» About Max
I was born in Berlin-Wilmersdorf, Germany, on 25 July 1994. It was very
hot in the big city. My parents, Anke and Rüdiger, lived together
with my big brother Julian, who is almost two and a half years older
than me, in a big old house made up of flats from the 1890s in Berlin’s
Moabit. There were lots of children there and there was a wonderful
inner yard in which we could play, run about and laugh. I was always
down there, in my pram, when Mum or Dad sat down there with their
friends and neighbours until late at night, talking about almost
Then it got colder and the days became shorter. In December 1994, the
first snow began to fall in the city. I fell ill, got the measles, only
a little bit, nothing dramatic. Soon I felt better, and when my mum
celebrated her 30th birthday I was fighting fit again.
I was always full of mischief, full of energy and there was one thing I
was particularly good at: screaming, sometimes for hours without
In April 1995, Mum, Dad, Julian and I took a flight to lovely warm
Florida for a
holiday. It was so beautiful there, I gave up screaming and
learned how to stand up really quickly. Back in Berlin, a new great
summer came. I learned how to walk, talk and chased about with my
brother. In autumn 1995, Julian joined a private nursery. It was a
privately organised kindergarden in Berlin where the parents can get
really involved. A great idea, as there were not enough spaces in
public kindergardens in those days.
Winter 1995/1996 was tough. It was icy-cold and the air was really
polluted. Sometimes you couldn’t see the other end of the house for all
the foggy air. Julian brought home one cold after the other from the
nursery and infected me too most of the time. That was the reason why
my mum could not get me vaccinated, even though it would have been the
time to do it.
And so I fell ill again, and pretty severely, in January 1996. It was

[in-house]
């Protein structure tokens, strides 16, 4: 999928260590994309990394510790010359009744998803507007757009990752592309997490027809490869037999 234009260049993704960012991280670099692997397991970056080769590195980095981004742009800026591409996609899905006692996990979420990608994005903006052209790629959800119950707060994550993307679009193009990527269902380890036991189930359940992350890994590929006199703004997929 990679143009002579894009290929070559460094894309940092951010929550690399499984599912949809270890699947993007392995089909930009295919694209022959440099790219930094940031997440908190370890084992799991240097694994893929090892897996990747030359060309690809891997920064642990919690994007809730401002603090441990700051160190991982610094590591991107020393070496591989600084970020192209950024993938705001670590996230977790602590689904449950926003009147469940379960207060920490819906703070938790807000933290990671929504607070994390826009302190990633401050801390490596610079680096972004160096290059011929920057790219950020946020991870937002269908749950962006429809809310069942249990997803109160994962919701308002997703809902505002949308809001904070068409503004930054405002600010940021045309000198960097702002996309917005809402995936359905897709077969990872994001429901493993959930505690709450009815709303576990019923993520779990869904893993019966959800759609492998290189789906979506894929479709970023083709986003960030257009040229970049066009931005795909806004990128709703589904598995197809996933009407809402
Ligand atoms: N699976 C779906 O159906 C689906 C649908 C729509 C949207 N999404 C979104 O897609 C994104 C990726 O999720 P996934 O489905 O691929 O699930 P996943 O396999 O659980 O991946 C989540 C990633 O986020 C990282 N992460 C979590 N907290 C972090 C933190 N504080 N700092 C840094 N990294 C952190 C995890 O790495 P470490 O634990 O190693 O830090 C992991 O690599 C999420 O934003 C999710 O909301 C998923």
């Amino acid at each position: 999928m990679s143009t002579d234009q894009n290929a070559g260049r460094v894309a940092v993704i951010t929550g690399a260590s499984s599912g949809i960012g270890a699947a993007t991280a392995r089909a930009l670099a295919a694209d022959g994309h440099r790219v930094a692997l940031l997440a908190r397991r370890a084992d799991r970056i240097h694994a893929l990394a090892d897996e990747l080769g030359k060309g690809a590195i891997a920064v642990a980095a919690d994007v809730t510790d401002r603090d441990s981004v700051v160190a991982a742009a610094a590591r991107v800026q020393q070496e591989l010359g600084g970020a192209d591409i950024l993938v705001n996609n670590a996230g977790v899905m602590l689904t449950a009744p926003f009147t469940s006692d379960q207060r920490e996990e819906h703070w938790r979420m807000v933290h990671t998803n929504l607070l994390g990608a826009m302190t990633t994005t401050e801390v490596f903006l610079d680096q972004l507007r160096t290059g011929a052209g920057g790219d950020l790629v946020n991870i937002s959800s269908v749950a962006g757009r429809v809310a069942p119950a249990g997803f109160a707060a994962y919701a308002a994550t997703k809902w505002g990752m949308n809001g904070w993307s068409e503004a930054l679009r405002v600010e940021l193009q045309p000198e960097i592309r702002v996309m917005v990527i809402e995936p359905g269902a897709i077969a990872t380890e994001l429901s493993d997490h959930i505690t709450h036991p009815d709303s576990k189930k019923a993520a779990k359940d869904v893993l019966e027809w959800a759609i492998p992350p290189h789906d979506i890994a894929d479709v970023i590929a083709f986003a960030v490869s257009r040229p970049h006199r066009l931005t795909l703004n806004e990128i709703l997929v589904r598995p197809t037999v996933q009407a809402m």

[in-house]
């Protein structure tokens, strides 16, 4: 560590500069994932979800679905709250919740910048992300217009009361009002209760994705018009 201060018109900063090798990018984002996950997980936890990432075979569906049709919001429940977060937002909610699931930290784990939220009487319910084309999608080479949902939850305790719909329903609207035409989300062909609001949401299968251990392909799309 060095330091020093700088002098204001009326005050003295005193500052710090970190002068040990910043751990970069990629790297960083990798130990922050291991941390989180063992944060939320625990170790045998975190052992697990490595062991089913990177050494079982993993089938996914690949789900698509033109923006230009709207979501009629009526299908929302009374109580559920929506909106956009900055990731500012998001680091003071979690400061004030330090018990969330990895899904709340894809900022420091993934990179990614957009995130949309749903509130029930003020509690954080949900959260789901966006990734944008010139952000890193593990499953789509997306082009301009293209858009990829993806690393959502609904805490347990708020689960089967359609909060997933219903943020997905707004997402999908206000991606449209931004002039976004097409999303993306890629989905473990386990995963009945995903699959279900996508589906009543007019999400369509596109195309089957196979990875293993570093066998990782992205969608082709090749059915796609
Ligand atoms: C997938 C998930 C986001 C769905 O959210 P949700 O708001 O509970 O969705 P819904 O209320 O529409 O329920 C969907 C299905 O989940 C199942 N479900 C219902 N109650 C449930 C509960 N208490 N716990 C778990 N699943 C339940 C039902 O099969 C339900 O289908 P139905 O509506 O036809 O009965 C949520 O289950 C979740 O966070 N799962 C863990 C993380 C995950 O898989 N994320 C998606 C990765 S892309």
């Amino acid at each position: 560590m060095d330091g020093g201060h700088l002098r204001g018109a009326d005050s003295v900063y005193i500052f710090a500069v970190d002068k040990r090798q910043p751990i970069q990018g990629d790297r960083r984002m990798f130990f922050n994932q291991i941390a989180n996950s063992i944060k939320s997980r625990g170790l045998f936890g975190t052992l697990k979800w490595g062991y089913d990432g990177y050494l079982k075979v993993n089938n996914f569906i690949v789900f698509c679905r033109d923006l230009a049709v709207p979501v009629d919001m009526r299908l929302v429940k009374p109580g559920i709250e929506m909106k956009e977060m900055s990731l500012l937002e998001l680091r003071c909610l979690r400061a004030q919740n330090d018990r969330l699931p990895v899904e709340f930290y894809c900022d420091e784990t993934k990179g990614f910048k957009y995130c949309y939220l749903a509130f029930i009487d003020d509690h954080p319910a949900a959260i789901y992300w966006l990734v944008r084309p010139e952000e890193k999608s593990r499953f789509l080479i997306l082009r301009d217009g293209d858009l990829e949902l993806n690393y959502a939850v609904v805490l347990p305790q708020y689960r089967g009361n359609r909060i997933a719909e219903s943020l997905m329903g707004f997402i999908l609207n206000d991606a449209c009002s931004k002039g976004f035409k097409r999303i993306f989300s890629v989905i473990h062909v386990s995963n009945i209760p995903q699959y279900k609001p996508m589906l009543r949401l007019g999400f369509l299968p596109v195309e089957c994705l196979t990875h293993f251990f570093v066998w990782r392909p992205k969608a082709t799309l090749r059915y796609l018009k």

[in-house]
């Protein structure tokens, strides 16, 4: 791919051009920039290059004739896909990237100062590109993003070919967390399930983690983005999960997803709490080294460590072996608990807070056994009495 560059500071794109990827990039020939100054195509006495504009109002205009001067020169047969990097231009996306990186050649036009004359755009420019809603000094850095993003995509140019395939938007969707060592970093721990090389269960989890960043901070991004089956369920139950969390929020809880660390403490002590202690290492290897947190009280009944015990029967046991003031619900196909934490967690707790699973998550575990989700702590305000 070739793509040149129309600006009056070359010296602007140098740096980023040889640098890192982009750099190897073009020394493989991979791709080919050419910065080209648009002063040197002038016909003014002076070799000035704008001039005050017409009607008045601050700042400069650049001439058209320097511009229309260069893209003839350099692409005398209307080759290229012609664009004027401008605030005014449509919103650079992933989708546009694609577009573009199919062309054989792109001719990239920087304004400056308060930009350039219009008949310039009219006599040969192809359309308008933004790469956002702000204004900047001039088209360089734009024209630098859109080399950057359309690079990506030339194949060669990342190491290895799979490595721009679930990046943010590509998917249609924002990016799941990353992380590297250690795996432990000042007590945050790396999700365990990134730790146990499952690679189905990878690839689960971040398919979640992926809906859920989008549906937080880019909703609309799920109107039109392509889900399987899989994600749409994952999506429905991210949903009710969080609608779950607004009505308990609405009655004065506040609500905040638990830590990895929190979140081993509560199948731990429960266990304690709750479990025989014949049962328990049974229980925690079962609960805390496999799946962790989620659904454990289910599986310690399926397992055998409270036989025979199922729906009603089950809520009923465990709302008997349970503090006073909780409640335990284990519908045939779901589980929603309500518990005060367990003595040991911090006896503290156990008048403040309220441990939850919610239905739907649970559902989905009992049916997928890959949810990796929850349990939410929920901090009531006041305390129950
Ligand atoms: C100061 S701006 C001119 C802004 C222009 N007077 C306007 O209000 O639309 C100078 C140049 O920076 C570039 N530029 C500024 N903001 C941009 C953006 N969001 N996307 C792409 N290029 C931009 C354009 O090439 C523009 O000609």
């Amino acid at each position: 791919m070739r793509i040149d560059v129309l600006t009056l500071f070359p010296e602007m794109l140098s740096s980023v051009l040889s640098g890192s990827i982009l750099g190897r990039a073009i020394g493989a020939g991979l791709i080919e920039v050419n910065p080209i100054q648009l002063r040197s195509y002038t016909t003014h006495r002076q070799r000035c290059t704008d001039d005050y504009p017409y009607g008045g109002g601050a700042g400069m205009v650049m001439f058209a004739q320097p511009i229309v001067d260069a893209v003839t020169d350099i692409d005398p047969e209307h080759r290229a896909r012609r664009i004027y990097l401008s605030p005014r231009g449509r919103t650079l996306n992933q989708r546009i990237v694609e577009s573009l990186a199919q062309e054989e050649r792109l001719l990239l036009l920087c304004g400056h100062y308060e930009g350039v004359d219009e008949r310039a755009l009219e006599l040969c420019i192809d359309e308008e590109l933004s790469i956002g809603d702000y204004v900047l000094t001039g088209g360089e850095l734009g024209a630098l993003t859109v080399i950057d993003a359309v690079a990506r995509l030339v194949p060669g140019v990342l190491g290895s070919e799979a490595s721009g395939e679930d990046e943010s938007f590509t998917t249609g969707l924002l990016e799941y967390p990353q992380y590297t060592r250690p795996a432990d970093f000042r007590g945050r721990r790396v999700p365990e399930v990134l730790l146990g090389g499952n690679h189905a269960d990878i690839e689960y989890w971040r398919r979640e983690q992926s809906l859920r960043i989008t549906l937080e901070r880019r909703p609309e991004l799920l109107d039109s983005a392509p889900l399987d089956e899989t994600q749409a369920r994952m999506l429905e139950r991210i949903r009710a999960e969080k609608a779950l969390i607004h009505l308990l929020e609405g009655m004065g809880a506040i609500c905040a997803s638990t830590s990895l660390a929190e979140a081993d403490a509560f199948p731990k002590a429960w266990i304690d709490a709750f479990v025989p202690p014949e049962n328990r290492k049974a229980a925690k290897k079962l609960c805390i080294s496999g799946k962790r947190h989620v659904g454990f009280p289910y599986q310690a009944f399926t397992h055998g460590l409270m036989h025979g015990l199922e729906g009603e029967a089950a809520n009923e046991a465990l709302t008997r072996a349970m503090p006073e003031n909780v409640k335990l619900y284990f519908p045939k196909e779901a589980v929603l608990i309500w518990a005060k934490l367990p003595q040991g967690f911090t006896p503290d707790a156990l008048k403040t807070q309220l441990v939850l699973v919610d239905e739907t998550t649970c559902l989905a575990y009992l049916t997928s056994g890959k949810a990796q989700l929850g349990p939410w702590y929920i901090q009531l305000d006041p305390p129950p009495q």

the measles again, but this time much, much worse than before. My
temperature rose above 40 degrees centigrade and I felt really ill. The
doctor said I was at a critical stage. Mum and Dad were afraid that I
was going to die. The measles must have been highly infectious as
Julian fell ill with them a couple of days later. However, as usual, I
fought back and became healthy once again.
In the spring of 1996, we moved to Hechingen in Baden-Württemberg.
It was so beautiful there: we had the Hohenzollern Castle close by, a
lovely new house and great neighbours, Susi and Walter. They even made
up a song for me: "Wild, wild, wild Maxi lives just next door..."
Unfortunately, we had to move house again soon, because my Dad started
a new job in Munich in spring 1997. We moved to Wartenberg in Upper
Bavaria. In autumn 1997, I joined a kindergarden there. It was a great
with lots of wooden stuff and space to play. By then I could do what a
proper three year old kid can do: ride a bike, ice-skate, run, climb
and jump. I loved being on stage and performing, especially when
everybody was clapping their hands.
In the middle of 1999 we moved house again, but this time we stayed
We moved to Sachsenheim, near Ludwigsburg. We had a huge house on an
estate which had lots of other children living on it. At first I joined
a kindergarden called "Rainbow" in Goethestraße, just a few yards
from home. Then in September 2000 the big day arrived: I was
finally allowed to go to school. It did not take me long before I knew
lots of children, and when I came home from school my first question
always was: “Mum, can I meet my friends today?”
However, the best thing about Sachsenheim was its public outdoor
swimming pool. During the summer I spent every single day there. The
kids’ days in July were especially cool: from morning ‘til evening out
and about – and then off to the swimming pool. I kept on practising the
backwards somersault off the 3 metre board.
In the winter, Julian, Dad and I often went to the Black Forest to go
skiing. It wasn’t too far from our home, and in Bietigheim, just around
the corner, they had an ice-rink. Julian was already good at
ice-skating, and I wanted to learn too.
We also had two cats, Leo und Lilli. Leo used to play on the big lawn
in front of our house. And whenever I felt sad or I didn’t feel well,
would come and lay down with me. It was obvious to me that I would
become a vet when I grew up.
One day, Claudia of Uli’s Igloo down at the ice-rink asked us whether
we would like to play ice hockey because we were so good at skating.
Julian and I thought it was a really cool idea, and Mum liked the idea,
too. And even though Dad wasn’t so keen to start with because the gear
is rather expensive, we both started training in the youth team of the
“Steelers” in the winter of 2003/2004.
It was very exhausting a lot of the time, especially when we had to get
up really early to play a match somewhere, but we loved it. And then
there were the “Steelers”. They showed us how it could be if you were
really good. My favourite player was definitely Alexandre Jacques, the
new Steelers’ stormer. Whenever I could, I was there when the Steelers
played at home, because they needed my full support. Even better than